Bipolar switching circuit 12 when enabled passes the analog signal VIN to node 50 for storage across sampling capacitor 14. FET switch 16 is coupled between capacitor 14 and node 18 operating at reference potential VREF1. The reference potential VREF1 is set to an analog ground of 1.0 volts. FET switch 16 is enabled during the enable time of switching circuit 12 to allow the analog input signal VIN to be stored across capacitor 14. FET switch 16 is opened before switching circuit 12 is disabled to float one terminal of capacitor 14 and prevent non-linearities in switching circuit 12 from altering the sample charge stored across capacitor 14. Once switching circuit 12 is disabled, the sampled voltage stored across capacitor 14 is read as output signal VOUT.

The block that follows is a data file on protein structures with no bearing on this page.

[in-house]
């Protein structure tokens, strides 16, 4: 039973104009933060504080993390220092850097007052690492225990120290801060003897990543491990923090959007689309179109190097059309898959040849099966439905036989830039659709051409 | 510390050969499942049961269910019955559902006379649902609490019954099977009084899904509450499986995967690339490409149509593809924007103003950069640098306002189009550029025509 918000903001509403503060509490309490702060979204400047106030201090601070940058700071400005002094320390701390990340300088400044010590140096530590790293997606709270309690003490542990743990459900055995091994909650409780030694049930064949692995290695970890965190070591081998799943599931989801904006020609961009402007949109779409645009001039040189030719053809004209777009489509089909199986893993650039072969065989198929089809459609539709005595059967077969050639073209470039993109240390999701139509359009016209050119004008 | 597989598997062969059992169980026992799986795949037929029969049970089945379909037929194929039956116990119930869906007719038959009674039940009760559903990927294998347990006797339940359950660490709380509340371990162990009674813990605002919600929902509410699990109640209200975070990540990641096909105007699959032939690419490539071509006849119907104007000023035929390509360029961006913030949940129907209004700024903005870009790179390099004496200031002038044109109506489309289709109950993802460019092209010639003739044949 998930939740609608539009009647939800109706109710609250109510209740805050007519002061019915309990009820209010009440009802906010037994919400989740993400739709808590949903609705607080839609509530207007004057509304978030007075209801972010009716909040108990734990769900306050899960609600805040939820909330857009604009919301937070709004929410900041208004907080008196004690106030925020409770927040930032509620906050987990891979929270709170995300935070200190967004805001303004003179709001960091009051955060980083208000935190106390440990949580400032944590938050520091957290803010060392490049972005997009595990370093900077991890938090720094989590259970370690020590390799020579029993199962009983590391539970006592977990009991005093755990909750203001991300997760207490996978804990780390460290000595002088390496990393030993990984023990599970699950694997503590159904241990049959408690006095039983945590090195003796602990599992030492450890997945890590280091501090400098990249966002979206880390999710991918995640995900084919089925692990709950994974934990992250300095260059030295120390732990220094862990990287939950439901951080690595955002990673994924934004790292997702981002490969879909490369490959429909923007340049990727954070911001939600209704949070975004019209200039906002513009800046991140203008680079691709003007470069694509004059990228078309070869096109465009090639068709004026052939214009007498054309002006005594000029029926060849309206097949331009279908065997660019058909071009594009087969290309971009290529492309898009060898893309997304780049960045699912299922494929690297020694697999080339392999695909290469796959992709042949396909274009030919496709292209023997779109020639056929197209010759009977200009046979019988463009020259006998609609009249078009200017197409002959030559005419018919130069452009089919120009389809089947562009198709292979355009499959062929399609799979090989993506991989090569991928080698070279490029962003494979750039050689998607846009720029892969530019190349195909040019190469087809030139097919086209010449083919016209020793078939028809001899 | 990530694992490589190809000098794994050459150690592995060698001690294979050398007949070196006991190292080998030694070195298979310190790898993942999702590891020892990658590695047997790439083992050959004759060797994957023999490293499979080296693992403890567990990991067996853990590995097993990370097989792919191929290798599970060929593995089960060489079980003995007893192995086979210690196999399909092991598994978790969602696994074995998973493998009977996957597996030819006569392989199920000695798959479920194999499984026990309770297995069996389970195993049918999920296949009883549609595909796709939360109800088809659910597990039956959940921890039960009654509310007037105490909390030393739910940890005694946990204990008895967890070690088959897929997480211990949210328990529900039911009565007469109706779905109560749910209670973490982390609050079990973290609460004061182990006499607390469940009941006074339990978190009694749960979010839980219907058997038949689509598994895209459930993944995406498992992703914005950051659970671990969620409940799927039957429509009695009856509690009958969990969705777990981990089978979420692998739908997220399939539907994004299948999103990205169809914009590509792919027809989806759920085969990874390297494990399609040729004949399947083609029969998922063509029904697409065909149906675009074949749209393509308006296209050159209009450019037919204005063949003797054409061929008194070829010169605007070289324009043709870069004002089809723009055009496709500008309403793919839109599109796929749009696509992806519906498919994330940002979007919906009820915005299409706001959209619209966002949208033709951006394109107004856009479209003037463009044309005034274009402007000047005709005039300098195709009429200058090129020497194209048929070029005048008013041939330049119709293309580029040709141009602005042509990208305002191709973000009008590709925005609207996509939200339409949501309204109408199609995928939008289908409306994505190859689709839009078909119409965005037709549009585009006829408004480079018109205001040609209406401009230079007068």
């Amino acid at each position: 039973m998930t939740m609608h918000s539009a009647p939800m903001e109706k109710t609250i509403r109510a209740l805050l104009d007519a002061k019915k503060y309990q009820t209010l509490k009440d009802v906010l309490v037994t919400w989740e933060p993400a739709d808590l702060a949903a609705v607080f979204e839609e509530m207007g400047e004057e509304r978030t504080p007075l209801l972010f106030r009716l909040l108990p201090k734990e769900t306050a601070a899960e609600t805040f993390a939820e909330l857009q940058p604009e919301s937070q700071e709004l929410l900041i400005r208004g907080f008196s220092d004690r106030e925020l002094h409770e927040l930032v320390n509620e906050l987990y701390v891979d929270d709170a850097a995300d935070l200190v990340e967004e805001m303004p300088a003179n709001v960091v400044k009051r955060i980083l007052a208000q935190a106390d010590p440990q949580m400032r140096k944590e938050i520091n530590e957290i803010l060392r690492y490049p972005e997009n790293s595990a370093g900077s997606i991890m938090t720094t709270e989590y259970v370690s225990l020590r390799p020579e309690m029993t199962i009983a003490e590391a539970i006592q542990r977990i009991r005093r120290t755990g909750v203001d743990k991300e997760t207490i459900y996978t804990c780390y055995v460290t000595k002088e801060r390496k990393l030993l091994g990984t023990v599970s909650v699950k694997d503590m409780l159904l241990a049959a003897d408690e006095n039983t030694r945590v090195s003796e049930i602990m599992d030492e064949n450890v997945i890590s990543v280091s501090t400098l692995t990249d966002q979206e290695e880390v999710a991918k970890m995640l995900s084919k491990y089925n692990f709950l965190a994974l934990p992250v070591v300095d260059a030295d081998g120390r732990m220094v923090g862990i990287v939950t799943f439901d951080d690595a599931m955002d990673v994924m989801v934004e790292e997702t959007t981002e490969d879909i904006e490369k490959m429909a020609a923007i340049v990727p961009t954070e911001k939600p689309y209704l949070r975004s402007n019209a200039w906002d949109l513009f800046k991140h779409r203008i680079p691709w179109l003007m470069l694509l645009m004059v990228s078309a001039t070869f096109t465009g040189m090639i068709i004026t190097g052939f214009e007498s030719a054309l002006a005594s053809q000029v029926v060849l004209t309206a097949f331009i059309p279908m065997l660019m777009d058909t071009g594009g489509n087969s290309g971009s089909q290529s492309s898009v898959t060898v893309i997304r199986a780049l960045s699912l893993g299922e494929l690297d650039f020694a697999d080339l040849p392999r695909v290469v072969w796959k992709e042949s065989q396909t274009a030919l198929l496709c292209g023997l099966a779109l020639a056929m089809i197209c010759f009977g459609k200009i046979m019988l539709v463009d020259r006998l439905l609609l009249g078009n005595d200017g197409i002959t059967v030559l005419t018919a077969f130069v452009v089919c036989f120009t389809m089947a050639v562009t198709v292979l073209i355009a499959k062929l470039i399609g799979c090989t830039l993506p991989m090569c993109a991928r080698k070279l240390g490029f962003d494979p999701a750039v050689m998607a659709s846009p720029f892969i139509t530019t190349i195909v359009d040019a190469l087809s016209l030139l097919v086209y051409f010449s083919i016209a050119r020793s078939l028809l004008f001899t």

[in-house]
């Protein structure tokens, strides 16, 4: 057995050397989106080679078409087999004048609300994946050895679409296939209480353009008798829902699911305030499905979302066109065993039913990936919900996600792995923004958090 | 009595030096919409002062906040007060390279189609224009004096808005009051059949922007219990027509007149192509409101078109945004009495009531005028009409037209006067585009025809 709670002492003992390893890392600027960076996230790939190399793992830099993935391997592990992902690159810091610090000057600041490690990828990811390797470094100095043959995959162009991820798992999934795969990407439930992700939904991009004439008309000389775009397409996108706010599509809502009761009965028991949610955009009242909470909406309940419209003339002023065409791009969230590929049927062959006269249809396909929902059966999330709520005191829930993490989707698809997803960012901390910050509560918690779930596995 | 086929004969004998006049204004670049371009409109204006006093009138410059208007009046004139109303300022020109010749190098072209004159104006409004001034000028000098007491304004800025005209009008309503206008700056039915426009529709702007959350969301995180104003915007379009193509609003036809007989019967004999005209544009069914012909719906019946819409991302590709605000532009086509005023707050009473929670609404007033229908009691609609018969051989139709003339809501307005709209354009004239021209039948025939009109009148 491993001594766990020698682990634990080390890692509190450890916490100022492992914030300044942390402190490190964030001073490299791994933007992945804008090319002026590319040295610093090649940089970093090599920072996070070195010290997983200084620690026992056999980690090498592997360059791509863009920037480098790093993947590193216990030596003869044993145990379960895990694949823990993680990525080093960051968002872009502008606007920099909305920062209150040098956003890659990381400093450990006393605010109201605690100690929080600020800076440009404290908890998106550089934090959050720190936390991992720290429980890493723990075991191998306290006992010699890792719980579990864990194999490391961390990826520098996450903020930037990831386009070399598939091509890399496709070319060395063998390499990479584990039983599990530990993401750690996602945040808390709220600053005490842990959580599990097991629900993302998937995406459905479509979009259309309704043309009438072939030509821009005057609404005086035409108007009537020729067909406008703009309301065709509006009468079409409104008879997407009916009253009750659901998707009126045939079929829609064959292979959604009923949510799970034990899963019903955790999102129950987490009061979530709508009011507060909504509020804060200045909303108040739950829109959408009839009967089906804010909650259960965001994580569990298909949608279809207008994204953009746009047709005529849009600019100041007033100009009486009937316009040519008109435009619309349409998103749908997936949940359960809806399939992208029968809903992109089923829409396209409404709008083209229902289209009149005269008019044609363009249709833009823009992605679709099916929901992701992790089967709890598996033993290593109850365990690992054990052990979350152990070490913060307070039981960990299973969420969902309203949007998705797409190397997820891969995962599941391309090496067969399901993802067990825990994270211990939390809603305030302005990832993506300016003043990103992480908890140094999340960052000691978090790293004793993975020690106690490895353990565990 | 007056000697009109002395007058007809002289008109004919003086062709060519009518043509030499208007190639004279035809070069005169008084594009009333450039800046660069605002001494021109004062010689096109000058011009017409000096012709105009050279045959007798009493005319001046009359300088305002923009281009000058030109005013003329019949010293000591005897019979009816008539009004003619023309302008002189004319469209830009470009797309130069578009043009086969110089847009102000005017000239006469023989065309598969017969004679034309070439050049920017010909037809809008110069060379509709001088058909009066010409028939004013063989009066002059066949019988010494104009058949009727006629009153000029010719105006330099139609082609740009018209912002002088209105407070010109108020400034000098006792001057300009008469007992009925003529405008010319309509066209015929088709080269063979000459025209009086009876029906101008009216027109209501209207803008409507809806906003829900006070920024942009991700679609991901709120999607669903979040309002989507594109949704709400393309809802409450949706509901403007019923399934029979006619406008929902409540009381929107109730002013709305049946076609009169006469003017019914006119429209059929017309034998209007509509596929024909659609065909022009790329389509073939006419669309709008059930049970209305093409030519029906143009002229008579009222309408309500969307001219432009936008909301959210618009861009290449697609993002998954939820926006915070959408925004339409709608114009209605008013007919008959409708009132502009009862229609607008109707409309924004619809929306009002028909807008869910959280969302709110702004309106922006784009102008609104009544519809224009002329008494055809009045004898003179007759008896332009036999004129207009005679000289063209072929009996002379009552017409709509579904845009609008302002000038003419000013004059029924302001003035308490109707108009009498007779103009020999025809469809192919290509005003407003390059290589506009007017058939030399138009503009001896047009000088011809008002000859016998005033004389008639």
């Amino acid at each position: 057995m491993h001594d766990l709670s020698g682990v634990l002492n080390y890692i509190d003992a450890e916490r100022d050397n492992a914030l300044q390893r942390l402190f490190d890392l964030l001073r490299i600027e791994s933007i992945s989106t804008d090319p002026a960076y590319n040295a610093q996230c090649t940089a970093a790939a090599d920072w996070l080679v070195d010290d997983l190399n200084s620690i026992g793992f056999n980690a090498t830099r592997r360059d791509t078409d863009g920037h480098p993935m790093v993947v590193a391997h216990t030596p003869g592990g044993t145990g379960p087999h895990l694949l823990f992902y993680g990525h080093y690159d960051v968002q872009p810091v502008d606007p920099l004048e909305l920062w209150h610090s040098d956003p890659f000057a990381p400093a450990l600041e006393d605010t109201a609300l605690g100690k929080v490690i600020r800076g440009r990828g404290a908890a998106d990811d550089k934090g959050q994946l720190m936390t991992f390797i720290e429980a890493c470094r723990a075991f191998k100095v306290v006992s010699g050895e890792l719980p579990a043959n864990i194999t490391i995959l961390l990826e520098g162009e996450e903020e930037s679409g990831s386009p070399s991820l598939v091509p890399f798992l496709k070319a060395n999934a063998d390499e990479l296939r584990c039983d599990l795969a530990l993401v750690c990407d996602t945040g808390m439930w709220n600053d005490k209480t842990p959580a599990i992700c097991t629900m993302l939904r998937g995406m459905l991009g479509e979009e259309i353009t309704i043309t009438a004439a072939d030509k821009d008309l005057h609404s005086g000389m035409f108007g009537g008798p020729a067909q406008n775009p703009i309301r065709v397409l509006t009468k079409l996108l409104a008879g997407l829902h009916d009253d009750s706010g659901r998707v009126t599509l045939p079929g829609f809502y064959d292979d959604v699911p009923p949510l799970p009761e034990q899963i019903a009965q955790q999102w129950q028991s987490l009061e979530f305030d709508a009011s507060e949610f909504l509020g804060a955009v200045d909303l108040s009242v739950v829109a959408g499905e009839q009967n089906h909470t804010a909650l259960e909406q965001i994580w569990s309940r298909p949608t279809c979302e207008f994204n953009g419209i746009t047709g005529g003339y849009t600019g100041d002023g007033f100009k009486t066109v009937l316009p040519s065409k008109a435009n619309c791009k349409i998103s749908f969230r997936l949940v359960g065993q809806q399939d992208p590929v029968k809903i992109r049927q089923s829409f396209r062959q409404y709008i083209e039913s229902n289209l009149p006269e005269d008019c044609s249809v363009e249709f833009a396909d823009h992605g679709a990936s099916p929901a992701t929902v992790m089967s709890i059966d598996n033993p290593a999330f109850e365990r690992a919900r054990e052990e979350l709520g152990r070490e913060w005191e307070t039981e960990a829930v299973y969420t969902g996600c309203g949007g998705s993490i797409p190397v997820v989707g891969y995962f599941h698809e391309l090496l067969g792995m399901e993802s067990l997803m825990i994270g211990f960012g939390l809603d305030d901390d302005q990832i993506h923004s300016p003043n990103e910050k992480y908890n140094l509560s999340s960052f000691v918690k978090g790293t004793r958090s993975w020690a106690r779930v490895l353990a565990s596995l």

Further detail of sample circuit 10 is shown in FIG. 2. Bipolar switching circuit 12 is implemented as a diode bridge that includes current sources 20 and 22 referenced to power supply conductor 24 operating at 5.0 volts. Current sources 20 and 22 are coupled by way of switching circuits 26 and 28, respectively, to the anodes of diodes 30 and 32. Current sources 36 and 38 are referenced to power supply conductor 40 operating at ground potential and coupled by way of switching circuits 42 and 44, respectively, to the cathodes of diodes 46 and 48. Switching circuits 26 and 42 operate in response to control signal VTD, while switching circuits 28 and 44 operate in response to control signal VTD . Diodes 30, 32, 46, and 48 are implemented with bipolar transistors having their base and collector shorted together. Switching circuits 26, 28, 42, and 44 are implemented with bipolar transistors with the base terminals receiving the control signals. Current sources 20, 22, 36, and 38 are implemented with MOS transistors receiving a fixed reference potential at their gates.